If we are to ‘do care differently’, then perhaps the first crucial step is to start thinking about it differently. Let me explain what I mean.
For years now social care has been starved of resources. Policymakers have repeatedly expressed the fear that major changes in demographics, with many more older and disabled people, mean that the financial cost of social care has created new, perhaps insuperable problems in the way of funding it. The simple truth is that social care has been conceived of as a costly, financially burdensome policy, taking money which even a supposedly rich Western society like the UK cannot afford.
New thinking on social care
It really is time to rewind that argument and think afresh. To do so is not even such a radical step. After all, it was the very opposite way of thinking that led to the creation of the National Health Service in the impoverished 1940s. But then policymakers based their calculations on a very different kind of number crunching. What they realised was that an unhealthy population was one of the most costly drains on any exchequer. The cost of ill-health resulting from poor housing, inadequate medical care and social and economic insecurity wasn’t just a society blemished by low levels of well-being. It was also a society scarred by early mortality, high levels of morbidity, the perpetuation of illnesses and conditions that could be prevented and lowered levels of production, efficiency and social cohesion. All these cost money.
And similarly now, the disastrous state of social care costs money as well as disproportionate suffering and disadvantage. If we recognise that a good social care system can be an economic contributor, rather than a burden, then a very different vision begins to take shape. This is a key social policy which ups the well-being, skill and contribution levels of groups like disabled people, mental health service users, people with learning difficulties and long term conditions – young and of working age. Also a policy which makes it possible for growing numbers of older and very old people and their loved ones to live the best lives possible, without constant wasteful and unnecessary reliance on costly crisis interventions and constrained lives and breakdowns for ‘family carers’.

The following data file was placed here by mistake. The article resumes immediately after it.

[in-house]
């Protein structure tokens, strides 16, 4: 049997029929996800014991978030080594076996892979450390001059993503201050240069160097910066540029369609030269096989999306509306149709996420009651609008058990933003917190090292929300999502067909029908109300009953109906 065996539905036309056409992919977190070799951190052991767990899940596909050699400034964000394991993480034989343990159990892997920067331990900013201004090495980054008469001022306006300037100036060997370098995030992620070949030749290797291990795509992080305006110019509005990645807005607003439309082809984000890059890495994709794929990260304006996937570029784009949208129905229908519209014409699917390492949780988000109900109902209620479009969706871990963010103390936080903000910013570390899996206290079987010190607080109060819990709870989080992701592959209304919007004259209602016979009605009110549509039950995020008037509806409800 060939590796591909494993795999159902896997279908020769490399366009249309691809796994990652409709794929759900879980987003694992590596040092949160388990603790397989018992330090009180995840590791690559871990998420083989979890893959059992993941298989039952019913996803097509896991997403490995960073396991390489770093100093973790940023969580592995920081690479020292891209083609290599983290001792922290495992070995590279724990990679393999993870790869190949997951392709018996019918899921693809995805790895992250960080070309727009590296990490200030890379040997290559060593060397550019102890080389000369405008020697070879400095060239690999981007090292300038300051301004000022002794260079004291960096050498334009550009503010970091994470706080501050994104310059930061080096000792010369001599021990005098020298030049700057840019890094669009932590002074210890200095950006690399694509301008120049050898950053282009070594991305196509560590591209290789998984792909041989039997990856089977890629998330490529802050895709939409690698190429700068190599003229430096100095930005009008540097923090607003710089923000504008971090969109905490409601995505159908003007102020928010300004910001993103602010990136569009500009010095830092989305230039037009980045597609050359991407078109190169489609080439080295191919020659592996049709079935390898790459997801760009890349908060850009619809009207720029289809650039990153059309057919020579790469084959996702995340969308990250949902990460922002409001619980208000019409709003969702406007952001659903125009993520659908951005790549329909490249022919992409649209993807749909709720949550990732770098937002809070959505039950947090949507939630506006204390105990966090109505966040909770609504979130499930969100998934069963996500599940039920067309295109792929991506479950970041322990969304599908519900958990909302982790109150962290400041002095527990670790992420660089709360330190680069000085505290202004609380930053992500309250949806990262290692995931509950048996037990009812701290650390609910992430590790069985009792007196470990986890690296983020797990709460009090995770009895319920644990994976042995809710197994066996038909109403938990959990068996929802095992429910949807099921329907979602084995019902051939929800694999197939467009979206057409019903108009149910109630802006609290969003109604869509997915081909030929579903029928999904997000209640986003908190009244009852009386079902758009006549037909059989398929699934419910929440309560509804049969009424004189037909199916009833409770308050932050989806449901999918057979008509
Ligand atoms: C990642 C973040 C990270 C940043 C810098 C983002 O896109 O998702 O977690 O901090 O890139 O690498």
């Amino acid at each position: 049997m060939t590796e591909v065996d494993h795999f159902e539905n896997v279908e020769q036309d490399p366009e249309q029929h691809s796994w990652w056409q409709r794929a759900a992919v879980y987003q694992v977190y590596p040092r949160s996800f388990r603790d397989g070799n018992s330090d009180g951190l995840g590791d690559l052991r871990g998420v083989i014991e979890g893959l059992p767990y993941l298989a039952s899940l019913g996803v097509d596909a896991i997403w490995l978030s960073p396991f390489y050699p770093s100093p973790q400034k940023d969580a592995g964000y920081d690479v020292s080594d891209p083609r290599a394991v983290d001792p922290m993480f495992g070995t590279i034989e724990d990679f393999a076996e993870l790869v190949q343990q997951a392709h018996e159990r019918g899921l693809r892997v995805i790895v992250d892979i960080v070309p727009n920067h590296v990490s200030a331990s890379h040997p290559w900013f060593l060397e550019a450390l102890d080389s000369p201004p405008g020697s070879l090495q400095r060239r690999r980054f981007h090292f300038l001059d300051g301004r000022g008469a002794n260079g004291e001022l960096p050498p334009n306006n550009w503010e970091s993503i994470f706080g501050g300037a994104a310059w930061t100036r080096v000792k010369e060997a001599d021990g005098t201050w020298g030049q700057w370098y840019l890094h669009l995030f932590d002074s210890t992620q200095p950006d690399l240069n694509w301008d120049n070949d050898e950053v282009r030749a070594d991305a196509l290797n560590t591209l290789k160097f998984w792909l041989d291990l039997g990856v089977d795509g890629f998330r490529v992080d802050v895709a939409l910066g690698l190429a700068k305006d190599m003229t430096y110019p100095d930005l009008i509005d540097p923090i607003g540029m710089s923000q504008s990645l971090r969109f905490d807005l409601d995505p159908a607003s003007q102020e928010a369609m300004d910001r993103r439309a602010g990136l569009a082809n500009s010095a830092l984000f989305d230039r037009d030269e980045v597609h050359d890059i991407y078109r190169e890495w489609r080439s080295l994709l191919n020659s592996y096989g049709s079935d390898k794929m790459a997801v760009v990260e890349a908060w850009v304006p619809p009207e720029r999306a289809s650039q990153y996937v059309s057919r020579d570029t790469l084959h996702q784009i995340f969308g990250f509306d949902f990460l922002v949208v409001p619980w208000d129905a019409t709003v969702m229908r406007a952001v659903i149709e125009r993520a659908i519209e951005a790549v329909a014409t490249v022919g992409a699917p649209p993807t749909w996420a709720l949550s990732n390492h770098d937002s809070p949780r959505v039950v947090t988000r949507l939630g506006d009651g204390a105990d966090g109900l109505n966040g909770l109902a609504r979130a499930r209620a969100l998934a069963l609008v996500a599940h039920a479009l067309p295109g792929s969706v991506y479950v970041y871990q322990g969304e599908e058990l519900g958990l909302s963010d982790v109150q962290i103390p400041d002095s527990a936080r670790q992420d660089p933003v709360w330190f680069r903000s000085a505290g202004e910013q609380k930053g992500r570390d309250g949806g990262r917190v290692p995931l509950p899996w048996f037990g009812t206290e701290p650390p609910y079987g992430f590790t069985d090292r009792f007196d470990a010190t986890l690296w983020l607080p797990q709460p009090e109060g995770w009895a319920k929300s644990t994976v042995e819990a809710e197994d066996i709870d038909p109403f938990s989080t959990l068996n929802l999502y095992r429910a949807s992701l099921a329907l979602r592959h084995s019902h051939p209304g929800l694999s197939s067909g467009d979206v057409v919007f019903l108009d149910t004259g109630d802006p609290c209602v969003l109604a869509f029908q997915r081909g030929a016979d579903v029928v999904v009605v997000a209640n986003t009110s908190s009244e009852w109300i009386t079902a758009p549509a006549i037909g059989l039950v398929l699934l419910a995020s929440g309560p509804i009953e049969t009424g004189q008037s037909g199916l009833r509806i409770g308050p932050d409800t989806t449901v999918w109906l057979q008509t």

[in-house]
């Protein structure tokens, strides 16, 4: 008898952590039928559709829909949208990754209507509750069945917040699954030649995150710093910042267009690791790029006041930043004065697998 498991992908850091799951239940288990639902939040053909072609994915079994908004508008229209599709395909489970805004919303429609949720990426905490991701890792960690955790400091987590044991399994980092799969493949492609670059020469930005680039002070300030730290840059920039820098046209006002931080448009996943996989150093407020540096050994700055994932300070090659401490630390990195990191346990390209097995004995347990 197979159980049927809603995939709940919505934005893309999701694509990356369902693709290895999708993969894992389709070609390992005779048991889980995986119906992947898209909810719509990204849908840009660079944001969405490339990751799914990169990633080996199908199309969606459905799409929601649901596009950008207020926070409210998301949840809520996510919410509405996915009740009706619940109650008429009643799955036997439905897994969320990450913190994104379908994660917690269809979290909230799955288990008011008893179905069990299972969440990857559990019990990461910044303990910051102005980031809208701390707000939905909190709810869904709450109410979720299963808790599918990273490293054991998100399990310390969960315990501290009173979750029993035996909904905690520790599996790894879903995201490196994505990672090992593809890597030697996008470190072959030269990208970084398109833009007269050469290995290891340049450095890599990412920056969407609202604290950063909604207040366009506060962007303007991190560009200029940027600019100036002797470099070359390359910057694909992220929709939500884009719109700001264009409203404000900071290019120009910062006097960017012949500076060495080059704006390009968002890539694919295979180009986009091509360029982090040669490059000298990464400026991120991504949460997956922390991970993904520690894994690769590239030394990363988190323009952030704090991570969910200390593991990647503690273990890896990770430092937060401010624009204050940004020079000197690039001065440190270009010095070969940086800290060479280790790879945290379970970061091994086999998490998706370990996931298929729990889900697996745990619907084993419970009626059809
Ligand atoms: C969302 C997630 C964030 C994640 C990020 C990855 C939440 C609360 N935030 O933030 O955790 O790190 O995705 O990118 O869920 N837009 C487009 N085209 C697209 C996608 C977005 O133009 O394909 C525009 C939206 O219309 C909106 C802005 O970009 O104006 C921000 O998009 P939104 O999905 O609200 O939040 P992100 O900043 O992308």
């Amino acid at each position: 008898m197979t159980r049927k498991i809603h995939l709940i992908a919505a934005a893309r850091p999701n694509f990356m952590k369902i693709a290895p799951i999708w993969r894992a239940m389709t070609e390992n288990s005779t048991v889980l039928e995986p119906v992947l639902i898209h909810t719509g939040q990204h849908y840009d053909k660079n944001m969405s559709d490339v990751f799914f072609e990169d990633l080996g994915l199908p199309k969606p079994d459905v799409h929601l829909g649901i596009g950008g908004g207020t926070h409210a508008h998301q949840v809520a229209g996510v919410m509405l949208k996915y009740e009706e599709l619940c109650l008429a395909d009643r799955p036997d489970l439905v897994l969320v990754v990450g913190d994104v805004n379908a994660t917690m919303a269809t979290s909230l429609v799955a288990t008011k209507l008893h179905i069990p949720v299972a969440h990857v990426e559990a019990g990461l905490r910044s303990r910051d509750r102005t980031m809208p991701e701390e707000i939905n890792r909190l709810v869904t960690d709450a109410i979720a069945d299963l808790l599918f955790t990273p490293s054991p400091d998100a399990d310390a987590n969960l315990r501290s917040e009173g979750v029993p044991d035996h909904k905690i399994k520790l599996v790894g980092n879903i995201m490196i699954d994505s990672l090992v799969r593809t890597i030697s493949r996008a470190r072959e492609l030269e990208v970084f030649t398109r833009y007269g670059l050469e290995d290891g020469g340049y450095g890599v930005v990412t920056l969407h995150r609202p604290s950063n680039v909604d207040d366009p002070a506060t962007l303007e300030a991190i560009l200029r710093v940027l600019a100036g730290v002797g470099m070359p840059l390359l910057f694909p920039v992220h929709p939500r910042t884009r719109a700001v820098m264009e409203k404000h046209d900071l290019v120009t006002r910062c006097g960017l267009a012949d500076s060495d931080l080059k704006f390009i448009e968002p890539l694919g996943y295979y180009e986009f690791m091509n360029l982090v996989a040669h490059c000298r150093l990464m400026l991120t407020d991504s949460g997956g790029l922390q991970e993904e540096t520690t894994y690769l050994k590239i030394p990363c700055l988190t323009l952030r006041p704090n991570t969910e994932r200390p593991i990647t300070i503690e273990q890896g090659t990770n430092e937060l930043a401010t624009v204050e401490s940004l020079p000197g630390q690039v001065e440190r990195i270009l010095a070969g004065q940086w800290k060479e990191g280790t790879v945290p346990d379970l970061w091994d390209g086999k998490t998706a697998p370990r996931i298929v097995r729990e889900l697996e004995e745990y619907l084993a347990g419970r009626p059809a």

It makes possible the development of a positive, creative workforce, with high quality jobs, with conditions commensurate with the crucial role they play in society, offering good training, supervision and a career structure. We need to see social care as at the heart of a new sustainable economy, a model for future employment, based on ‘looking after each other’, that can be exported, committed to supporting positive social reproduction, rather than based on environmentally damaging production and economistic ‘growth’.
Involvement of service users
This kind of vision of support (and it is support not ‘caring’ we should be talking about) is one that has been advanced by service users, disabled people and our organisations for a generation now. It is based on a social model and independent living approach which understands independence not in old-style terms of people having to ‘stand on their own two feet’, but instead having the support they need to live their lives on as equal terms as possible as non-disabled people. That’s why it is so important to involve service users and user led organisations (ULOs) in shaping the future of social care. We have had most of the truly ground-breaking ideas in recent years!
The evidence, accumulated by service users and others indicates that two major changes will be needed if social care is to become the sustainable and effective policy that is essential for any civilised society committed to social justice and inclusion. These are changes in social care funding and changes in culture. Either one on its own won’t be enough.
Social care service users have repeatedly stressed the importance of putting social care on the same financial footing as the NHS if it is to meet the needs of the UK’s new demography which includes much greater numbers and proportions of older and disabled people A diverse range of service users were brought together by Shaping Our Lives, the ULO, by the Joseph Rowntree Foundation in 2009, to explore proposals for funding social care for the future. They felt that a false divide between social care and health care was perpetuated by conflicting funding arrangements. Almost all thought general taxation was the best way to fund social care, with support free at the point of delivery.
A social approach to social care
But this is only the beginning of the story. Second, as the largest independent research and development project on person-centred support highlighted, carried out by a team of service users, practitioners and researchers, a changed culture is needed, committed to supporting the independence, rather than dependence and institutionalisation of service users. Service users all stress that a much more social approach to social care (and welfare benefits too) is needed, which gets beyond individual medical conditions and sees beyond pathologising the individual for what they can’t do, to support them to do all that they may be able to. Our health and social care systems don’t currently do this. However, here lies the way forward to truly doing care differently in an inclusive way, addressing diversity with the equality it demands.
The views expressed in this blog are those of the blog’s author alone and do not necessarily represent those of Independent Age. Independent Age is not responsible for the accuracy of the information supplied in blogs by external contributors.